Whilst the primary focus of the Africa Aerospace and Defence (AAD) exhibition is to allow defence and security companies the opportunity to showcase their products, it is the array of static and flying aircraft that draws the crowds on the open days.
The exhibition trade days run from September 14 to 16 at AFB Waterkloof in Centurion, with the public airs how taking place on September 17 and 18. Whilst it is far too soon to obtain a reliable indication of what aircraft will be in attendance, the number of civilian and military aircraft on static display at AAD 2014 was 104. However, besides the home-based South African Air Force (SAAF) and SAAF Museum aircraft, the only international air force to participant in the static line-up was the United States Air Force (USAF). Participation by the Air Force of Zimbabwe (AFZ) was cancelled at the last minute when an AFZ training aircraft crashed a few days before AAD was to be held.
The USAF has been a loyal supporter of AAD, particularly so since 2003 when the New York Air National Guard (NY ANG) and the South African National Defence Force (SANDF) engaged in partnership events. The State Partnership Program links a US state’s National Guard with the armed forces of a partner nation in a cooperative, mutually beneficial relationship.
This year, the New York ANG hopes to bring to AAD a mix of aircraft never seen in South Africa before as well as familiar aircraft.
Chief amongst the new display aircraft expected to appear is the General Atomics MQ-9 Reaper unmanned aerial vehicle (UAV). With a 20 metre wingspan, the MQ-9 is a larger, heavier, and more capable aircraft than the earlier General Atomics MQ-1 Predator and is operated by the 174th Attack Wing of the NY ANG.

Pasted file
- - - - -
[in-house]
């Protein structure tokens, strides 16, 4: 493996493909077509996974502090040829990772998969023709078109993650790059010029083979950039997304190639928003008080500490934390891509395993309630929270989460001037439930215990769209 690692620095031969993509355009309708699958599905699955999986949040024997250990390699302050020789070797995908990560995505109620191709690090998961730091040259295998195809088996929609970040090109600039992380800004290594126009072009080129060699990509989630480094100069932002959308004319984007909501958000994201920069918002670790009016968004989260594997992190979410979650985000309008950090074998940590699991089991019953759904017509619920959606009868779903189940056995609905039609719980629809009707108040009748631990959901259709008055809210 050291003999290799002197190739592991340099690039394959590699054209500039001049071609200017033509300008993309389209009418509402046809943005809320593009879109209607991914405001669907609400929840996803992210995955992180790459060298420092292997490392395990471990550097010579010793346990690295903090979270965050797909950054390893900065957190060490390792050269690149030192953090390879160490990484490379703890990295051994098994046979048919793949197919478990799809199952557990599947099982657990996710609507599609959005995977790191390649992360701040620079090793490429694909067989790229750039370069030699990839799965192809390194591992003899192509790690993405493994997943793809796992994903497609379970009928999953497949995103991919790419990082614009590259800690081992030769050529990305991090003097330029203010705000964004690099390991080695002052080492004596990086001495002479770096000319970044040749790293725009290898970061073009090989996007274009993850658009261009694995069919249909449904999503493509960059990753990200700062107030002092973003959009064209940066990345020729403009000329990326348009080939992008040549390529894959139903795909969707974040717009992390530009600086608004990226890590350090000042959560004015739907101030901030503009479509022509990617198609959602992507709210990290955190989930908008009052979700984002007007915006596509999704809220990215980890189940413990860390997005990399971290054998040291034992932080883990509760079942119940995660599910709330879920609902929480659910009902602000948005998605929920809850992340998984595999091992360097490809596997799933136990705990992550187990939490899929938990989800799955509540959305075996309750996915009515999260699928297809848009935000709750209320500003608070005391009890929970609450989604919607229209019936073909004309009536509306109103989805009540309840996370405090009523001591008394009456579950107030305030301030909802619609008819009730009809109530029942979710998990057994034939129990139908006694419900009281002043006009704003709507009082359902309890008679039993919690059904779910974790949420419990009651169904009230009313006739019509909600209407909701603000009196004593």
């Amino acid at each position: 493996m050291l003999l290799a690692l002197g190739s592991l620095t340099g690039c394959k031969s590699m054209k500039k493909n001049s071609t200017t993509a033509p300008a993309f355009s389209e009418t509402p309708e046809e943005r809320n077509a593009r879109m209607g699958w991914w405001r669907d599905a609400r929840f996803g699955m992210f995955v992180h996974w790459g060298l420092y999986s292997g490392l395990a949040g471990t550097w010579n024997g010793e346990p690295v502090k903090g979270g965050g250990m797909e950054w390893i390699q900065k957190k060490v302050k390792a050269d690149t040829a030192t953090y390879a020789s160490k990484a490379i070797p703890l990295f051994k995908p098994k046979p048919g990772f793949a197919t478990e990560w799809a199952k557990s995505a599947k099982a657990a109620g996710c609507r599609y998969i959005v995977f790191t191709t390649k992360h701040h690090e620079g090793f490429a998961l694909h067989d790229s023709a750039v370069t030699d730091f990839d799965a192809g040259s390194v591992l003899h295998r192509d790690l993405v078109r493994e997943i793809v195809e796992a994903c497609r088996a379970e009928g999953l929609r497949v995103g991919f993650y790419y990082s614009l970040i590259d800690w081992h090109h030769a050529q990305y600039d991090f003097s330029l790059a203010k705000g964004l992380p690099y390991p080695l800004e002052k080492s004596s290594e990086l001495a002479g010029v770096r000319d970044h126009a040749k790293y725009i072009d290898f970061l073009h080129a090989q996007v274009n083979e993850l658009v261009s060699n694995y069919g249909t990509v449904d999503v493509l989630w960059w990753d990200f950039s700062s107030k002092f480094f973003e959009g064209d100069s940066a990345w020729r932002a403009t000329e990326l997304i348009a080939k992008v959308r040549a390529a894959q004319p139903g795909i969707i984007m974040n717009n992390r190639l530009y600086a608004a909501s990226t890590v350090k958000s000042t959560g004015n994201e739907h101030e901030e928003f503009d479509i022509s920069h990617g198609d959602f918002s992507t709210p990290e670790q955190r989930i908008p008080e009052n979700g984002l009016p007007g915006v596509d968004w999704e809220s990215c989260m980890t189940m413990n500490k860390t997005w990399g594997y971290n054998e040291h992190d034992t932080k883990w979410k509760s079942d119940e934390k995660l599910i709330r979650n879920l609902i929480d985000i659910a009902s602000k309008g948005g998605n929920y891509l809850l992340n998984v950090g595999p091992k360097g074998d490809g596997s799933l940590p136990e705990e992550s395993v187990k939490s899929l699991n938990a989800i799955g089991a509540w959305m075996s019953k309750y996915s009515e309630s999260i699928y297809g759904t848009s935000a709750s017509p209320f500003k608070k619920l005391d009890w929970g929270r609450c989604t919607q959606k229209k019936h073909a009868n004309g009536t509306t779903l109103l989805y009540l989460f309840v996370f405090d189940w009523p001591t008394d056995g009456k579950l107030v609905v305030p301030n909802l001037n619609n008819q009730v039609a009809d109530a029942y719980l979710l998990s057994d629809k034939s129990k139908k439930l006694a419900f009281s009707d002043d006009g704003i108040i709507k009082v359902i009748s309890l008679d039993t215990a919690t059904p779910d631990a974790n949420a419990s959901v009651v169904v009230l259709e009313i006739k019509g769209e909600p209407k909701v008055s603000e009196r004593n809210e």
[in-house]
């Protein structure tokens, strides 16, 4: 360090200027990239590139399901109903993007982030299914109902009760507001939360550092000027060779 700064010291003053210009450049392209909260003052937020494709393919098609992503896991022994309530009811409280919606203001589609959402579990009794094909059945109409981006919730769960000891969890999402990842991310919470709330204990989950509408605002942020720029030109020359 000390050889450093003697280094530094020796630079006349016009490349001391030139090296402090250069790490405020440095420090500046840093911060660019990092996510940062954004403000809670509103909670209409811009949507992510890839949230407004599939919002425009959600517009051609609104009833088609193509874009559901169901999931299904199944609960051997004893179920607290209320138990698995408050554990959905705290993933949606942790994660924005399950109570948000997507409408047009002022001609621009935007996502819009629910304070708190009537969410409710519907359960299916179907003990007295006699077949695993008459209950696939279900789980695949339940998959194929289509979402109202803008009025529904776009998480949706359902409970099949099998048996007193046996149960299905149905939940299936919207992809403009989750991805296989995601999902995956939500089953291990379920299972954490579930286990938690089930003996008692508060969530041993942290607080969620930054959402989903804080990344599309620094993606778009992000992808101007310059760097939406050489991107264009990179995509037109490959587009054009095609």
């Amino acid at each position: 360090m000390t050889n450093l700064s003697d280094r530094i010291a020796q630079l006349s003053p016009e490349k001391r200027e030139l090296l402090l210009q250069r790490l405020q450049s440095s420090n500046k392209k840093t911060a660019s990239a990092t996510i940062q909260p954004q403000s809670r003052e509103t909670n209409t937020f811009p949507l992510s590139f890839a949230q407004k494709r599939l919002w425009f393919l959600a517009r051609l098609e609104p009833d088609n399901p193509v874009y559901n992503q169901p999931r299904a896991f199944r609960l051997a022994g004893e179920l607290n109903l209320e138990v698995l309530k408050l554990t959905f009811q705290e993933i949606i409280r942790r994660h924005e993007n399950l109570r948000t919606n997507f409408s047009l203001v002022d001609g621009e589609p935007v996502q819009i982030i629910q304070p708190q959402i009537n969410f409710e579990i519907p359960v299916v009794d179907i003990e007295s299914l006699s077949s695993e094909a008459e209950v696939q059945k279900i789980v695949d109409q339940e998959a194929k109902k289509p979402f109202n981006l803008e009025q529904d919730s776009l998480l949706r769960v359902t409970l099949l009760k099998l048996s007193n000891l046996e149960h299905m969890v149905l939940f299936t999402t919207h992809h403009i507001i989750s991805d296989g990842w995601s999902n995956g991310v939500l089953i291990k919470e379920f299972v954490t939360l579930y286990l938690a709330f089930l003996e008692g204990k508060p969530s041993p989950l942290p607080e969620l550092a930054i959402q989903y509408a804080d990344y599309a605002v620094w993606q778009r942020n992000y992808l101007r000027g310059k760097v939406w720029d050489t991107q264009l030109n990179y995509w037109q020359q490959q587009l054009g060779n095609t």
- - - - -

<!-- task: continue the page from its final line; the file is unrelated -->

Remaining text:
Other smaller UAVs may also be on show, such as the RQ-7 Shadow as displayed at AAD in 2014, plus models of the Boeing Insitu ScanEagle mini-UAV and the Northrop Grumman X-47B demonstrator designed for aircraft carrier-based operations.
These will be brought out to South Africa to show how certain mission sets can be performed with unmanned aircraft. Such missions include border patrol, maritime security and surveillance, persistent ISR (Intelligence, Surveillance and Reconnaissance), counter-poaching and protection of resources. The uses of UAVs are particularly attractive when working with a limited budget.
Familiar exhibits on the static ramp will once again include the Boeing C-17A Globemaster III from the 105th Airlift Wing, NY ANG, and a C-130J Hercules from the 86th Airlift Wing, US Air Forces in Europe, based at Ramstein Air Base, Germany. Unfortunately, it does not look like the KC-130J inflight-refuelling capable version will be available for the trip down south.
Whilst hopes were high that a Boeing B-52 Stratofortress strategic bomber would make an appearance at AAD 2014, operational commitments once again preclude the aircraft from arriving for AAD 2016. However, there is a chance that the Rockwell B-1B Lancer supersonic variable-sweep wing strategic bomber will once again grace the skies of South Africa. This impressive aircraft has visited AFB Waterkloof before, having made very welcome appearances at both the AAD 2000 (two aircraft) and AAD 2002 (one aircraft) shows.
Should the B-1B arrive, then it is likely that it will be accompanied by one or more Boeing KC-135R air-refuelling tankers.
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